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Taking The Long Way

March 1, 2017

But I’ve always found my way somehow


By taking the long way
Taking the long way around
Taking the long way
Taking the long way around

– “The Long Way Around” by the Dixie Chicks

Which is better? The shortest route or the quickest? Suppose the question was “What’s the best way to get down off the roof of a building?” Not sure I want to go shortest or quickest. Sometimes, the long way is preferable. I drive about 45 minutes to work most days. It’s about 40 miles, but much of it is at 70-80 MPH freeway speeds. At the very end of my commute, I have to get off the freeway. The shortest route is to get off at Bangerter Highway. There’s a light at the exit, of course. Then, a half mile down Bangerter there’s another light to turn left. And then it’s city streets to my building.

I don’t go that way. Instead, I drive another mile down the 201 freeway to the 15600 West exit. The exit ramp turns into a no-stop right turn. A half mile down the road, there’s a right-turn-only lane that never has traffic. And the city streets coming from the “back” side of the building are deserted. It’s a longer drive.

Is it shorter time? I have no idea. I don’t care.

I get to work at about 7:00AM, Salt Lake City traffic isn’t as bad as many cities. At 7:00AM there are a couple of slow spots that I mostly avoid by buying a ticket to the car pool lane.

Going home is another matter. The roads start filling up about 3:00pm and are pretty slow until after 6:00pm. Most of the time I avoid the freeway and take a series of backroads that take me through wheat fields and skirt the mountains. It’s a longer drive.

Is it shorter time? Nope. Not even close. At the best of times it’s 30 minutes longer. When the freeways are jammed, it’s still a little longer. I take it anyway.

I’ve decided that driving, while being about getting me from point A to point B, is also about the journey. I’d rather spend the more time driving in the shadow of the mountains driving around grain trucks, than save a half hour poking along in bumper-to-bumper traffic.

Business is about results. One of my favorite movies is Mannequin starring Andrew McCarthy. He goes through a series of failed jobs, one of which is being a mannequin maker.

What do you think? I think she turned out pretty good. I figure I can knock out three or four of these per week.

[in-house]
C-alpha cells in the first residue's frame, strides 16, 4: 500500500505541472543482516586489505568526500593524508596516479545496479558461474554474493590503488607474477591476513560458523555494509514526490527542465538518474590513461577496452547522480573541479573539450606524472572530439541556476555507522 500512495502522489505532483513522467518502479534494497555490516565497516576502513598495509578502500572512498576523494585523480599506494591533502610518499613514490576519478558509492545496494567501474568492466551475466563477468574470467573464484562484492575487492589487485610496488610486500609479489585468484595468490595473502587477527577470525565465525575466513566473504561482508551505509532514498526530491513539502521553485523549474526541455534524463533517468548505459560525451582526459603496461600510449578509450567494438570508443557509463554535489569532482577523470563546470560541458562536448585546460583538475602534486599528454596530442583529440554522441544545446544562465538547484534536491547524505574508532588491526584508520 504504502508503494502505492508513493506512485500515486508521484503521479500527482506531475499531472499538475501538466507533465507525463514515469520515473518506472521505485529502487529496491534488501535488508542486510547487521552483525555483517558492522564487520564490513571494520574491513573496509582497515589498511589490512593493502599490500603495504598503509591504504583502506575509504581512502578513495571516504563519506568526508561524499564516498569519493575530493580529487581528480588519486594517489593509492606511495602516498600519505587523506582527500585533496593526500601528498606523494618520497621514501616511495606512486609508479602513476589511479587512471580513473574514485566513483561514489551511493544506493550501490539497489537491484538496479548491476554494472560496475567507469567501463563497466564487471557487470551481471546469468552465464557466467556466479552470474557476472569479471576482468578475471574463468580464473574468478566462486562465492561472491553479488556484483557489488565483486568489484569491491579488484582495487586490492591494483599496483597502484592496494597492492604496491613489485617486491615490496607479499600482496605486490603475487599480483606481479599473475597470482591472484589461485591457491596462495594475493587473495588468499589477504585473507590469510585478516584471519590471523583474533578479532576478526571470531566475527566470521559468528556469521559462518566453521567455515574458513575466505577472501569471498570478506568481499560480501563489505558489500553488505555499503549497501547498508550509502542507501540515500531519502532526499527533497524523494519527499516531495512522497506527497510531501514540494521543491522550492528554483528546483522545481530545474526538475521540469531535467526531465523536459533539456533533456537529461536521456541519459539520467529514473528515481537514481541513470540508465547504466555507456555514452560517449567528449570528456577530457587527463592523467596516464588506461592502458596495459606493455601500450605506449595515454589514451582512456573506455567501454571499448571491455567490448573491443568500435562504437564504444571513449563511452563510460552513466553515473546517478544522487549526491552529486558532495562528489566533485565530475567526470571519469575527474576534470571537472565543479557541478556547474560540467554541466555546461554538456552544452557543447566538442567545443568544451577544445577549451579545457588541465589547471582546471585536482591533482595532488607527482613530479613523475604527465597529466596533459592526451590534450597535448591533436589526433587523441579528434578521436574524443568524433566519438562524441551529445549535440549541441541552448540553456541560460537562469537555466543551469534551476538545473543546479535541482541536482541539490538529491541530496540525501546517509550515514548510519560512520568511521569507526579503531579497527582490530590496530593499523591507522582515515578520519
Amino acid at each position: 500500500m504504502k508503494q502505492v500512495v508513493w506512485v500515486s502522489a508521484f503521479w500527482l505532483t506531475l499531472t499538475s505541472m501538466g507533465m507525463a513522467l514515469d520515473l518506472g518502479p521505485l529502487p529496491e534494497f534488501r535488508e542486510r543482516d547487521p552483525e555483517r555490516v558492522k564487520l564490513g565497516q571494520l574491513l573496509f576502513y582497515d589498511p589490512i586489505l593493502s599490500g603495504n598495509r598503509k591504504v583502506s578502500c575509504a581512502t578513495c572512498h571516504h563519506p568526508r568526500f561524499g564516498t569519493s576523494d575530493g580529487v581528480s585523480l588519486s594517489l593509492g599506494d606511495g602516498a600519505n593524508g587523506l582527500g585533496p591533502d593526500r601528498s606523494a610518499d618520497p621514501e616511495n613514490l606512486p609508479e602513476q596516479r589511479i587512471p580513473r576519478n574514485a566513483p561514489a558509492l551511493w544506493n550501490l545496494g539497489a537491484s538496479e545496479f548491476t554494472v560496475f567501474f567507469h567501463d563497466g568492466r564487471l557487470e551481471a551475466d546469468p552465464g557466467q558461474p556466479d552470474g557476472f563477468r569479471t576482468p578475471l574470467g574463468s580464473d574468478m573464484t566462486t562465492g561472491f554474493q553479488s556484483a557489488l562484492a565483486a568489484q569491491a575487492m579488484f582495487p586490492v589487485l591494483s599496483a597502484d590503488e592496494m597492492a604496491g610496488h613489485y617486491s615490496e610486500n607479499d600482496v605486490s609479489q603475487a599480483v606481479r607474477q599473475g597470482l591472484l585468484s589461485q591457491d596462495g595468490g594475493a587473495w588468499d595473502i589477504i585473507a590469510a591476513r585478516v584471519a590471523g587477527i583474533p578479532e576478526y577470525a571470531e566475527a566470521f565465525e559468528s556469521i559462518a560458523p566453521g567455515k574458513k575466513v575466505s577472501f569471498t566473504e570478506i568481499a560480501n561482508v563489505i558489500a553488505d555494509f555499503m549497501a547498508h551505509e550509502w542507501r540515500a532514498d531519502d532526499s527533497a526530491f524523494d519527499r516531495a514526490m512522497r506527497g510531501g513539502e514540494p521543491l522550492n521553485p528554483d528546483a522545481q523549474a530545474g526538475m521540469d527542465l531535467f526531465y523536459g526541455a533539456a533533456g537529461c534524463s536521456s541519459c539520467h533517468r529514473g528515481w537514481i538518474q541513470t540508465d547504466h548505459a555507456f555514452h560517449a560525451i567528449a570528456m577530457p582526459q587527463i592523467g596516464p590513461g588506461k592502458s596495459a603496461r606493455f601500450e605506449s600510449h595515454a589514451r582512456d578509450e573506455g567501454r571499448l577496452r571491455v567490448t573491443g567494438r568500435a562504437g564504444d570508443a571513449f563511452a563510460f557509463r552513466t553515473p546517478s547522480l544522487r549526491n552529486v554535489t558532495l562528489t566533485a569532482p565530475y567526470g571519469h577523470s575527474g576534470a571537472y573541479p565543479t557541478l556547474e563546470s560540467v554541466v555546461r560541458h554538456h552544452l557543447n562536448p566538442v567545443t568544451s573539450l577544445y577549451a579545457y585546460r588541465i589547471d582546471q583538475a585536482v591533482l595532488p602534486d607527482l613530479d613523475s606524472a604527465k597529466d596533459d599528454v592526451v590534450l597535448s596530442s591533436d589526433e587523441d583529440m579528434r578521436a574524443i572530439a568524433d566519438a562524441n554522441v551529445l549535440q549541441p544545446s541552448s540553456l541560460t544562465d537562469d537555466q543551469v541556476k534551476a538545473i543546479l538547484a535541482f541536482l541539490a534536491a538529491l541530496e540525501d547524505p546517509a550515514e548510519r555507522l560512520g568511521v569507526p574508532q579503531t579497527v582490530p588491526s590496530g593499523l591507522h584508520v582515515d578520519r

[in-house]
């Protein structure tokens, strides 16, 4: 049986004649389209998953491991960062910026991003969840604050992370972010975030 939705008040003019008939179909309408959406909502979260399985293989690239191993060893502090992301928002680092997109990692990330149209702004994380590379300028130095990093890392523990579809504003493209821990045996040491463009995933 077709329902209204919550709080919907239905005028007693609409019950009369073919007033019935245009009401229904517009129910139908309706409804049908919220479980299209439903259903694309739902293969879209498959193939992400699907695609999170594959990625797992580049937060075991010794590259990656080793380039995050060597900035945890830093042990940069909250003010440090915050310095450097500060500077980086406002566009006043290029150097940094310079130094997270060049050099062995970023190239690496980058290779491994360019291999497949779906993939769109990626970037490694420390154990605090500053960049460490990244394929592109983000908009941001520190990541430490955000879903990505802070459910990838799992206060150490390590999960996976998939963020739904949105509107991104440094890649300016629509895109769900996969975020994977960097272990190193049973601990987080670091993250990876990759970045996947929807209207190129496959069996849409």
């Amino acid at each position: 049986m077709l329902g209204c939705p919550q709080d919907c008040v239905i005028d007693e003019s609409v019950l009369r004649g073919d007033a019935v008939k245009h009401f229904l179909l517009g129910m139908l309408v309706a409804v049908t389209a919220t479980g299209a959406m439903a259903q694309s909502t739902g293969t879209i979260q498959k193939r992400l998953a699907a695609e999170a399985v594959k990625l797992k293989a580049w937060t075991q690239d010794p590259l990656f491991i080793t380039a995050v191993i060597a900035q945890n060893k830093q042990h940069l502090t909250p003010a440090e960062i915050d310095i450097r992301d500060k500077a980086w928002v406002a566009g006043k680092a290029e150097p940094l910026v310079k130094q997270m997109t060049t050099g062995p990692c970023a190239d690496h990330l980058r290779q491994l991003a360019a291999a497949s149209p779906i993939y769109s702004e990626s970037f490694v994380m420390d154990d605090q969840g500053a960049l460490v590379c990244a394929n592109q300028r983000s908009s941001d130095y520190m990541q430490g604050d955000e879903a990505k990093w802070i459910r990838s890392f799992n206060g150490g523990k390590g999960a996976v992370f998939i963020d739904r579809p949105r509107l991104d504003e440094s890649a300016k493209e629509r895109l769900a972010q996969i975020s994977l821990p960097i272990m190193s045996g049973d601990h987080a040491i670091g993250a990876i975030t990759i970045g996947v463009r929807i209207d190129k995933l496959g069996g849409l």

Per week? You’re supposed to be doing three or four per day! You’re fired!

So, it might seem strange to consider “take the long way” as having an application in business. But, I absolutely think it does. My job requires that I travel. Sometimes I travel a lot (eight of the first ten weeks in 2016.) It’s easy to get caught up in the hustle and bustle of getting packed, getting to the airport, getting through security, getting to the gate, getting off the plane, getting your luggage, getting your rental car, getting to the hotel, getting to bed, getting up to go to your meeting, getting back to the hotel, getting ready to go home.

Honestly, it can be exhausting. I try to make sure that as much as possible, I enjoy the journey. I had a jam packed trip to the Middle East and Southern Europe a few years ago. I intentionally booked an extra day in Athens because. . .ATHENS! I made sure to hit a crawdad place when I was in Shreveport, LA.

One of my job responsibilities is to coordinate phone calls when there’s an outage at one of my call centers. These calls can be high stress, but mostly they feature long periods of dead space. They can be very boring and very stressful at the same time. I’m often on the calls with the same group of people. I “take the long road.” How? By realizing that while we all are working on this problem, we are also all people with lives and kids (or not) and pets (or not.) It’s amazing how much it relieves the tension during a lull in the troubleshooting to offer up a,

So Mary, whatever happened with your dog’s surgery?

Joe, how’d your son do in his tournament. Was that last week?

Do these type questions help us get to resolution on our technical issue faster? Are they part of the “shortest path?” Nope. They are the long way.

But, if you have to be on a long trip/call, at least try to make it more enjoyable.

Take the long way.

Rodney M Bliss is an author, columnist and IT Consultant. His blog updates every weekday. He lives in Pleasant Grove, UT with his lovely wife, thirteen children and grandchildren. 

Follow him on
Twitter (@rodneymbliss
Facebook (www.facebook.com/rbliss
LinkedIn (www.LinkedIn.com/in/rbliss)
or email him at rbliss at msn dot com

(c) 2017 Rodney M Bliss, all rights reserved 

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